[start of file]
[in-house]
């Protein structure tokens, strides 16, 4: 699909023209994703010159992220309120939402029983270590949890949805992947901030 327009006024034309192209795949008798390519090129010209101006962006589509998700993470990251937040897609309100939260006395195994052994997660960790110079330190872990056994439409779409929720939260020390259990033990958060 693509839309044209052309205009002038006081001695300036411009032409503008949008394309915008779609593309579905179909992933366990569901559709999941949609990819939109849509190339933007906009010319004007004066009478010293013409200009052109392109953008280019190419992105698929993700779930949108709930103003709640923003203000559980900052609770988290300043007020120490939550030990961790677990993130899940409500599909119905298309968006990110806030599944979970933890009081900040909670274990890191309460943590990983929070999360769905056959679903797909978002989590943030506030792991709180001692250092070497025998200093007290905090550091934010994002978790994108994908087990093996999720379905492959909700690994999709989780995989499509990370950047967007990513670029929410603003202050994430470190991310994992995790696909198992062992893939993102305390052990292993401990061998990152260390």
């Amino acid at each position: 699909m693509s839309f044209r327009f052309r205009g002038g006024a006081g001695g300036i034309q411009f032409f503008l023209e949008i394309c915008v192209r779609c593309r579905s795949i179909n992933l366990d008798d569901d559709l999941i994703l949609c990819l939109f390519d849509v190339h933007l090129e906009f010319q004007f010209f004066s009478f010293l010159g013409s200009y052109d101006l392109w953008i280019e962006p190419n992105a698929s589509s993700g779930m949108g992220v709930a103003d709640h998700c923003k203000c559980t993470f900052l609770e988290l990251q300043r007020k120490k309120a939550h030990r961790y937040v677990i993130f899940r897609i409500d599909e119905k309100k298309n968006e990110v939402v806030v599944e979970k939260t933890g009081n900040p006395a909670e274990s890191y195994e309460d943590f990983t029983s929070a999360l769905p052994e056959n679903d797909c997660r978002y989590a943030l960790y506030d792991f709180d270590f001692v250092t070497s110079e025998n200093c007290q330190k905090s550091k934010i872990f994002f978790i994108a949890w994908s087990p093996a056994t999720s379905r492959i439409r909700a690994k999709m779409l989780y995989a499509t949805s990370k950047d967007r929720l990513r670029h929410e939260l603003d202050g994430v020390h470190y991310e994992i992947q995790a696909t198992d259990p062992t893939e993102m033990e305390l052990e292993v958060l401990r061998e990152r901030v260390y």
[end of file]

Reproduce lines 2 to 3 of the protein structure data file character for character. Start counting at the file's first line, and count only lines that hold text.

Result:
């Protein structure tokens, strides 16, 4: 699909023209994703010159992220309120939402029983270590949890949805992947901030 327009006024034309192209795949008798390519090129010209101006962006589509998700993470990251937040897609309100939260006395195994052994997660960790110079330190872990056994439409779409929720939260020390259990033990958060 693509839309044209052309205009002038006081001695300036411009032409503008949008394309915008779609593309579905179909992933366990569901559709999941949609990819939109849509190339933007906009010319004007004066009478010293013409200009052109392109953008280019190419992105698929993700779930949108709930103003709640923003203000559980900052609770988290300043007020120490939550030990961790677990993130899940409500599909119905298309968006990110806030599944979970933890009081900040909670274990890191309460943590990983929070999360769905056959679903797909978002989590943030506030792991709180001692250092070497025998200093007290905090550091934010994002978790994108994908087990093996999720379905492959909700690994999709989780995989499509990370950047967007990513670029929410603003202050994430470190991310994992995790696909198992062992893939993102305390052990292993401990061998990152260390």
């Amino acid at each position: 699909m693509s839309f044209r327009f052309r205009g002038g006024a006081g001695g300036i034309q411009f032409f503008l023209e949008i394309c915008v192209r779609c593309r579905s795949i179909n992933l366990d008798d569901d559709l999941i994703l949609c990819l939109f390519d849509v190339h933007l090129e906009f010319q004007f010209f004066s009478f010293l010159g013409s200009y052109d101006l392109w953008i280019e962006p190419n992105a698929s589509s993700g779930m949108g992220v709930a103003d709640h998700c923003k203000c559980t993470f900052l609770e988290l990251q300043r007020k120490k309120a939550h030990r961790y937040v677990i993130f899940r897609i409500d599909e119905k309100k298309n968006e990110v939402v806030v599944e979970k939260t933890g009081n900040p006395a909670e274990s890191y195994e309460d943590f990983t029983s929070a999360l769905p052994e056959n679903d797909c997660r978002y989590a943030l960790y506030d792991f709180d270590f001692v250092t070497s110079e025998n200093c007290q330190k905090s550091k934010i872990f994002f978790i994108a949890w994908s087990p093996a056994t999720s379905r492959i439409r909700a690994k999709m779409l989780y995989a499509t949805s990370k950047d967007r929720l990513r670029h929410e939260l603003d202050g994430v020390h470190y991310e994992i992947q995790a696909t198992d259990p062992t893939e993102m033990e305390l052990e292993v958060l401990r061998e990152r901030v260390y």